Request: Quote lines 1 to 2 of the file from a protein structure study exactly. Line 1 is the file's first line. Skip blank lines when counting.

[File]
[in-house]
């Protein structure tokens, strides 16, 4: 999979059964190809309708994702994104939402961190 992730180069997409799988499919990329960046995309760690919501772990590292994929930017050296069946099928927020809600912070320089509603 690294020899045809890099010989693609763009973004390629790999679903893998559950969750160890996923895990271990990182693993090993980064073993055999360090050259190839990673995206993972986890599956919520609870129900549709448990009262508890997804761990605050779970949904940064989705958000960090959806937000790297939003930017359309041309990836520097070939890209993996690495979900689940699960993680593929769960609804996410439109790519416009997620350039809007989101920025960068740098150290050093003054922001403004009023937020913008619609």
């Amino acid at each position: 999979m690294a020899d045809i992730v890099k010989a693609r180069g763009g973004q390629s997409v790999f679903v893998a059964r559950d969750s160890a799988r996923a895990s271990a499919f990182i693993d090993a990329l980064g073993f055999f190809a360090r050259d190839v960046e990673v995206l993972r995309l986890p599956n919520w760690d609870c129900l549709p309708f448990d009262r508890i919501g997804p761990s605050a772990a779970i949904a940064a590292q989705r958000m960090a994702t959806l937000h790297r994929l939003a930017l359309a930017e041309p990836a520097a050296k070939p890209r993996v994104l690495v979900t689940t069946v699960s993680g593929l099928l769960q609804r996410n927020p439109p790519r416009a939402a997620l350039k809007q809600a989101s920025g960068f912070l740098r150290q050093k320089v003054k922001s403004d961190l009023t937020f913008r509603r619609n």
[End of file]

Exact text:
[in-house]
């Protein structure tokens, strides 16, 4: 999979059964190809309708994702994104939402961190 992730180069997409799988499919990329960046995309760690919501772990590292994929930017050296069946099928927020809600912070320089509603 690294020899045809890099010989693609763009973004390629790999679903893998559950969750160890996923895990271990990182693993090993980064073993055999360090050259190839990673995206993972986890599956919520609870129900549709448990009262508890997804761990605050779970949904940064989705958000960090959806937000790297939003930017359309041309990836520097070939890209993996690495979900689940699960993680593929769960609804996410439109790519416009997620350039809007989101920025960068740098150290050093003054922001403004009023937020913008619609």